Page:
What’s hilarious is the suggestion in the article above:

Organizations should prioritize open communication, emotional support, and professional development opportunities for surviving employees to help them cope with layoff survivor guilt.

As if. As if open communication was REALLY an option. As if PD, or even acknowledging the REAL problem was possible. I’ve been in workplaces like that, too. You know, where they say, “Hey everybody, if you need to talk about Jerry separating from here, come talk to me, the person who fired him. I can show you the way.”

Yeah. Right.

District Level Craziness

Anyone who works in schools has seen how principals get separated from their campuses. They get moved from one campus to the next. Then, they get a posh HR spot. Or put in charge of some area that they know nothing about. I had an assistant superintendent who ended up as assistant superintendent of technology SIMPLY BECAUSE they didn’t want him being in charge of schools. Why didn’t anyone ever demote me into a six figure paying job? Sheesh. ;-)

The goal, the newly minted CTO told me, was to humiliate him into leaving. He knew nothing about the job. Nothing. So, he grabbed a spoon and scooped up that humiliation and ate it right up. Terrible. School admins do it all the time.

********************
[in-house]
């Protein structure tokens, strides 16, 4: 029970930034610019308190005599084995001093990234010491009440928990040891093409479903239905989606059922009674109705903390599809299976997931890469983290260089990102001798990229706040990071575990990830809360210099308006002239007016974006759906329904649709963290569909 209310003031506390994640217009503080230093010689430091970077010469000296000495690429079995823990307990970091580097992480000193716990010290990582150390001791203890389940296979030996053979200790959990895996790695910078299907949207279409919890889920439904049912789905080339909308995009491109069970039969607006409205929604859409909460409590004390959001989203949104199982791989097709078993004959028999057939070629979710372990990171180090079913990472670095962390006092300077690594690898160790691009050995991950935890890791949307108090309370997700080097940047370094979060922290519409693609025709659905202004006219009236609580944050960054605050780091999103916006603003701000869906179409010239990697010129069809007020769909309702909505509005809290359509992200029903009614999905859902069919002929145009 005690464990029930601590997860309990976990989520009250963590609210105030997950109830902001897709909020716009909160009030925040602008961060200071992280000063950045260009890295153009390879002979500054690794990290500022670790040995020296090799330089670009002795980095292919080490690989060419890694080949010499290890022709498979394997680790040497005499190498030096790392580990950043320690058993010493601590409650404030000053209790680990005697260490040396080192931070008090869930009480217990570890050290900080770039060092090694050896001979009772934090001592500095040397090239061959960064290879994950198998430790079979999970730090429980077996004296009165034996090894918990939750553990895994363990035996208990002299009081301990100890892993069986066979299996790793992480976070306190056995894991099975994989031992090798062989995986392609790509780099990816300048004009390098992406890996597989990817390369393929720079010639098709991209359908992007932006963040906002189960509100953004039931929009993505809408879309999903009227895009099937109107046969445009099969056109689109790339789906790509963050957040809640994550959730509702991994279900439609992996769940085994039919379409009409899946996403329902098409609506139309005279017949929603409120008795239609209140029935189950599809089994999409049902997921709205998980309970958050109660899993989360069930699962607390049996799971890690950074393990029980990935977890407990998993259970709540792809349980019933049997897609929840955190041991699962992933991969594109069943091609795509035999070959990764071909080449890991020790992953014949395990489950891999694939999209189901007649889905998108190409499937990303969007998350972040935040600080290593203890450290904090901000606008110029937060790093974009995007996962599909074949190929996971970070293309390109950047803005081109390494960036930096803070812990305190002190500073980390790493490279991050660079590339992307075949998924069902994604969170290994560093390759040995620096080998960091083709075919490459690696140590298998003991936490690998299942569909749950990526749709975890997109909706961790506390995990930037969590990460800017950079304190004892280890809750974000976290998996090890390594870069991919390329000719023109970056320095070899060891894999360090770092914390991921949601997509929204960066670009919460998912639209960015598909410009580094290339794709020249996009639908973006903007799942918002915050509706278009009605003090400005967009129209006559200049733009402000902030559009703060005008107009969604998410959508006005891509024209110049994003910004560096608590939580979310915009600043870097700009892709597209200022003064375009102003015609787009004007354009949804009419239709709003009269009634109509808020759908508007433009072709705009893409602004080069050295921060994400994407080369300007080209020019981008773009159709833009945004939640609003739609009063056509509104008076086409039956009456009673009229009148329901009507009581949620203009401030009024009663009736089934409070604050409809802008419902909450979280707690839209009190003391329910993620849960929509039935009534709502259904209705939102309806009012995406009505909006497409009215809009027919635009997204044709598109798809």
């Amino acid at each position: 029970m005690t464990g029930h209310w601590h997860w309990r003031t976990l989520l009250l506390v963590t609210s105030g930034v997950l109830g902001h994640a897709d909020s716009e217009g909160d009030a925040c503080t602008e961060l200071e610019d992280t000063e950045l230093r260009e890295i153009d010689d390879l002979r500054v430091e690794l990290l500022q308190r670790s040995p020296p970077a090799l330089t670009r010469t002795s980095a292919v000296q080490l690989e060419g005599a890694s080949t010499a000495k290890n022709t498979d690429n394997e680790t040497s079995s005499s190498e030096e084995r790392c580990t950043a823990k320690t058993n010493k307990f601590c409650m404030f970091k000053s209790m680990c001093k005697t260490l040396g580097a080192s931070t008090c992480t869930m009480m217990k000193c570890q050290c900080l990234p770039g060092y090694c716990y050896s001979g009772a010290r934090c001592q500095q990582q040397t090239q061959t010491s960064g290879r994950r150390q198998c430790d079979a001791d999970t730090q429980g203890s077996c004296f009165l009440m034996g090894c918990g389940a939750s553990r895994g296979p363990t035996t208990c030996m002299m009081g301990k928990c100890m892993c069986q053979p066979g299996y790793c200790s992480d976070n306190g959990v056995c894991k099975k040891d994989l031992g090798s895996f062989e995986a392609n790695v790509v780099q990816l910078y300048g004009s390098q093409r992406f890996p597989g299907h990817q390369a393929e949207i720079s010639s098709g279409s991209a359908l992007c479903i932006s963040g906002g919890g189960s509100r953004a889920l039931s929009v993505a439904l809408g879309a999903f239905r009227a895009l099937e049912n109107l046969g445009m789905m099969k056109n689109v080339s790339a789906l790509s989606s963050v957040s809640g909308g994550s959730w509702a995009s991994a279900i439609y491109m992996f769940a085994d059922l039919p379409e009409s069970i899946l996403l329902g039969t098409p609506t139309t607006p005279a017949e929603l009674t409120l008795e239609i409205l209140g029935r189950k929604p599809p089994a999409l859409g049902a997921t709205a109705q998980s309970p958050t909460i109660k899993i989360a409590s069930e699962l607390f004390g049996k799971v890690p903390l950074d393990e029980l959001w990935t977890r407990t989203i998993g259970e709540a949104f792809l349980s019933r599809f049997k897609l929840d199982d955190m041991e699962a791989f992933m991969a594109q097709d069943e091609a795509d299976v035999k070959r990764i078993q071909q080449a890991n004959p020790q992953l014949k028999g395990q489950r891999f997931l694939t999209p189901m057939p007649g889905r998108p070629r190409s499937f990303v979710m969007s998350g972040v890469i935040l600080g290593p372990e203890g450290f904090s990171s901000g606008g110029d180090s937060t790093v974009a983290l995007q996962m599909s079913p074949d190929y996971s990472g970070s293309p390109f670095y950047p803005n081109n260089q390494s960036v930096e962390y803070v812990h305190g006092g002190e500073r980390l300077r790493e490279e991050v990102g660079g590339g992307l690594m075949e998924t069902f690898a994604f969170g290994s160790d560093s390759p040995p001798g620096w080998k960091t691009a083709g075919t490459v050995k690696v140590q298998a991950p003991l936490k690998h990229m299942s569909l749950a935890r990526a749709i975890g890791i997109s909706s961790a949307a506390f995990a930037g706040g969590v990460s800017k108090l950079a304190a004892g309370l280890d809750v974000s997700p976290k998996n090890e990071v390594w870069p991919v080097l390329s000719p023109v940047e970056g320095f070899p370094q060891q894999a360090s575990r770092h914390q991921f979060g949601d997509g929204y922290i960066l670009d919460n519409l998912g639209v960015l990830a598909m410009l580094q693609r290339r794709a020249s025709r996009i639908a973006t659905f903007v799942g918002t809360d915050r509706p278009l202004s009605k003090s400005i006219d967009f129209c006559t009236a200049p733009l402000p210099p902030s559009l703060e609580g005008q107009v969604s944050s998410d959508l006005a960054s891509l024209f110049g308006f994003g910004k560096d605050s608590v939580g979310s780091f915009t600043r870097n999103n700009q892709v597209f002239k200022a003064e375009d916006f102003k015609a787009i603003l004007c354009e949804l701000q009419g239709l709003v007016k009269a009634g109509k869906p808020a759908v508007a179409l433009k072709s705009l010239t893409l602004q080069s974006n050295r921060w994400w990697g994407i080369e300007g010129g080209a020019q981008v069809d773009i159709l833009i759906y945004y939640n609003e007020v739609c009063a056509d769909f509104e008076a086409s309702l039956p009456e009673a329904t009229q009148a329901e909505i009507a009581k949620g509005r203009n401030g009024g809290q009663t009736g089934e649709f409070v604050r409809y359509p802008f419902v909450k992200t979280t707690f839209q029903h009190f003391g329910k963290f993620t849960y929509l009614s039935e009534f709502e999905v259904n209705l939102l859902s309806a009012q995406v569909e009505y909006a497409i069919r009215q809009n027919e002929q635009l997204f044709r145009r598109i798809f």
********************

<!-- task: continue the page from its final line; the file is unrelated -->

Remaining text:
Another situation is when a new superintendent walks in the door. For whatever the reason, the people in the job aren’t to his/her liking. So, the super decides to clean house, even though, these people are well-established and doing a wonderful job in their position. As they walk out the door at the end of the year (if they make it that long), they smile and wave and act like they aren’t getting screwed over by a megalomaniac supe who’s only going to be hitting the road him/herself in a few years because they couldn’t deliver on their crazy agenda.

I watch those people leave, and I can’t help but shake my head in disgust. You hope for divine justice, karma, or anything, but the truth is, there isn’t anything. It’s the way things are. You can continue doing your job, gather evidence that ends up being a hit job on the new boss (and it doesn’t work because the people who hired the new boss have too much ego and “face” invested in ensuring that person’s success), or just walk away yourself.

How To Deal with Survivor Guilt